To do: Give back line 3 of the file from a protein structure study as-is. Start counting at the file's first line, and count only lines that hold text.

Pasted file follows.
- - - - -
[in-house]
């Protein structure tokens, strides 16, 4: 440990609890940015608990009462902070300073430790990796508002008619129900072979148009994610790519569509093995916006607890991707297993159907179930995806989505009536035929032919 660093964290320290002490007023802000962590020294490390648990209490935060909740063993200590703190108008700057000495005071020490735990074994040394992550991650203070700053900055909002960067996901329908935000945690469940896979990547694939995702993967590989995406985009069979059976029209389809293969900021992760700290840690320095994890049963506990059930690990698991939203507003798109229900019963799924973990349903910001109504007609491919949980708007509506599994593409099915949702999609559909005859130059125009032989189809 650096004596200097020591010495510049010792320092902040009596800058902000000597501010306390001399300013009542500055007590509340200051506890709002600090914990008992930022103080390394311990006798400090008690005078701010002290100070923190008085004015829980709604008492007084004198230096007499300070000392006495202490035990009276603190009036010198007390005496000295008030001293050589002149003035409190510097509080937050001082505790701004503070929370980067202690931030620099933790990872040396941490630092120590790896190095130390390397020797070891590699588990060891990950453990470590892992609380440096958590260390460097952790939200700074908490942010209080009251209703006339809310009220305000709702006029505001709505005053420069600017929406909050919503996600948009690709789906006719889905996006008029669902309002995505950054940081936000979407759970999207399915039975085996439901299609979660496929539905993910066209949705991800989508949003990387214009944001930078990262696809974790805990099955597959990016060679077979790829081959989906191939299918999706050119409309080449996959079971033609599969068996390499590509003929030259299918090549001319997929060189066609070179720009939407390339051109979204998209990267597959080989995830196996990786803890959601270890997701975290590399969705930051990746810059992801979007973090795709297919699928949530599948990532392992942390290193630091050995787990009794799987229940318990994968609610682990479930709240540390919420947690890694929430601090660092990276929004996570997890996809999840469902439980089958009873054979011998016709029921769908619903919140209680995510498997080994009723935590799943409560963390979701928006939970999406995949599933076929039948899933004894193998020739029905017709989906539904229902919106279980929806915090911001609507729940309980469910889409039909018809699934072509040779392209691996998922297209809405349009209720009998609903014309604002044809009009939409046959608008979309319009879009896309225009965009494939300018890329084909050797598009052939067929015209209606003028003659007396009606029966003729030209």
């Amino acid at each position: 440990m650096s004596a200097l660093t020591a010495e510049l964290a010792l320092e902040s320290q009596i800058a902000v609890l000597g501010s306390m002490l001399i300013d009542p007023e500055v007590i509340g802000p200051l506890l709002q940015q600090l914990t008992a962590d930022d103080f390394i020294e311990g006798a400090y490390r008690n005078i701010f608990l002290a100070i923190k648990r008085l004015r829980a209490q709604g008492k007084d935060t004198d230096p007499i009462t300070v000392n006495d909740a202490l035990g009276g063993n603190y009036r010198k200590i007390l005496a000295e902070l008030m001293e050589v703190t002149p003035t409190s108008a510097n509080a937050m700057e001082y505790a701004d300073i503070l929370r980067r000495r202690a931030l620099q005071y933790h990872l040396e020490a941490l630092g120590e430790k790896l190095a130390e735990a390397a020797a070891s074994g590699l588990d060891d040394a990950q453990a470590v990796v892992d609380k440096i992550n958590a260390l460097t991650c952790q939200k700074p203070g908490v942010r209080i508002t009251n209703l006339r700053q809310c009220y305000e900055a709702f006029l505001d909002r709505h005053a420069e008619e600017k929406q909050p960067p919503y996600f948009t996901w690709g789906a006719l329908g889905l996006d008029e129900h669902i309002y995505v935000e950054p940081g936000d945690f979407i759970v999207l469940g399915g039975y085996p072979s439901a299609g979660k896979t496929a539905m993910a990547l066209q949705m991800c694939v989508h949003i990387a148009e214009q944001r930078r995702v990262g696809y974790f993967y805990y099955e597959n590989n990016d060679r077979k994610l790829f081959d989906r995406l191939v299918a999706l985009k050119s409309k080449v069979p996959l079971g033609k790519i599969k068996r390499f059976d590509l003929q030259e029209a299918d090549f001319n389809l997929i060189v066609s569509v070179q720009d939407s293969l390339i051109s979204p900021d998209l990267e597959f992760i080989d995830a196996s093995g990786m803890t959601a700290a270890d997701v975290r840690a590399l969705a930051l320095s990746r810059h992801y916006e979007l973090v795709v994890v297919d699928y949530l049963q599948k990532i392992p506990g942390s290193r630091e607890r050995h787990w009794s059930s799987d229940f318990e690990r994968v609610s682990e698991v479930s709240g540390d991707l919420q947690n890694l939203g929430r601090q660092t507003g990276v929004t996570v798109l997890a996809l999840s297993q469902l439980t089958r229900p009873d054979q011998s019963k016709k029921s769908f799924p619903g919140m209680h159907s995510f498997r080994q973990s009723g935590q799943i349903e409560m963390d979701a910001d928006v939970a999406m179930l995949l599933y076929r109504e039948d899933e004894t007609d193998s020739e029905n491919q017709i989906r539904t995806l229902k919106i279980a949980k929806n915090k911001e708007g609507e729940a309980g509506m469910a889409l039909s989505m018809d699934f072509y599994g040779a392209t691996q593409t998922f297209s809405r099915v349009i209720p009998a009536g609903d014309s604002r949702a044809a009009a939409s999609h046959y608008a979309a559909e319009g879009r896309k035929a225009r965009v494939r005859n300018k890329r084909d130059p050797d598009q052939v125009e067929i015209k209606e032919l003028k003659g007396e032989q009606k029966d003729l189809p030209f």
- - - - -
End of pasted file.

């Amino acid at each position: 440990m650096s004596a200097l660093t020591a010495e510049l964290a010792l320092e902040s320290q009596i800058a902000v609890l000597g501010s306390m002490l001399i300013d009542p007023e500055v007590i509340g802000p200051l506890l709002q940015q600090l914990t008992a962590d930022d103080f390394i020294e311990g006798a400090y490390r008690n005078i701010f608990l002290a100070i923190k648990r008085l004015r829980a209490q709604g008492k007084d935060t004198d230096p007499i009462t300070v000392n006495d909740a202490l035990g009276g063993n603190y009036r010198k200590i007390l005496a000295e902070l008030m001293e050589v703190t002149p003035t409190s108008a510097n509080a937050m700057e001082y505790a701004d300073i503070l929370r980067r000495r202690a931030l620099q005071y933790h990872l040396e020490a941490l630092g120590e430790k790896l190095a130390e735990a390397a020797a070891s074994g590699l588990d060891d040394a990950q453990a470590v990796v892992d609380k440096i992550n958590a260390l460097t991650c952790q939200k700074p203070g908490v942010r209080i508002t009251n209703l006339r700053q809310c009220y305000e900055a709702f006029l505001d909002r709505h005053a420069e008619e600017k929406q909050p960067p919503y996600f948009t996901w690709g789906a006719l329908g889905l996006d008029e129900h669902i309002y995505v935000e950054p940081g936000d945690f979407i759970v999207l469940g399915g039975y085996p072979s439901a299609g979660k896979t496929a539905m993910a990547l066209q949705m991800c694939v989508h949003i990387a148009e214009q944001r930078r995702v990262g696809y974790f993967y805990y099955e597959n590989n990016d060679r077979k994610l790829f081959d989906r995406l191939v299918a999706l985009k050119s409309k080449v069979p996959l079971g033609k790519i599969k068996r390499f059976d590509l003929q030259e029209a299918d090549f001319n389809l997929i060189v066609s569509v070179q720009d939407s293969l390339i051109s979204p900021d998209l990267e597959f992760i080989d995830a196996s093995g990786m803890t959601a700290a270890d997701v975290r840690a590399l969705a930051l320095s990746r810059h992801y916006e979007l973090v795709v994890v297919d699928y949530l049963q599948k990532i392992p506990g942390s290193r630091e607890r050995h787990w009794s059930s799987d229940f318990e690990r994968v609610s682990e698991v479930s709240g540390d991707l919420q947690n890694l939203g929430r601090q660092t507003g990276v929004t996570v798109l997890a996809l999840s297993q469902l439980t089958r229900p009873d054979q011998s019963k016709k029921s769908f799924p619903g919140m209680h159907s995510f498997r080994q973990s009723g935590q799943i349903e409560m963390d979701a910001d928006v939970a999406m179930l995949l599933y076929r109504e039948d899933e004894t007609d193998s020739e029905n491919q017709i989906r539904t995806l229902k919106i279980a949980k929806n915090k911001e708007g609507e729940a309980g509506m469910a889409l039909s989505m018809d699934f072509y599994g040779a392209t691996q593409t998922f297209s809405r099915v349009i209720p009998a009536g609903d014309s604002r949702a044809a009009a939409s999609h046959y608008a979309a559909e319009g879009r896309k035929a225009r965009v494939r005859n300018k890329r084909d130059p050797d598009q052939v125009e067929i015209k209606e032919l003028k003659g007396e032989q009606k029966d003729l189809p030209f």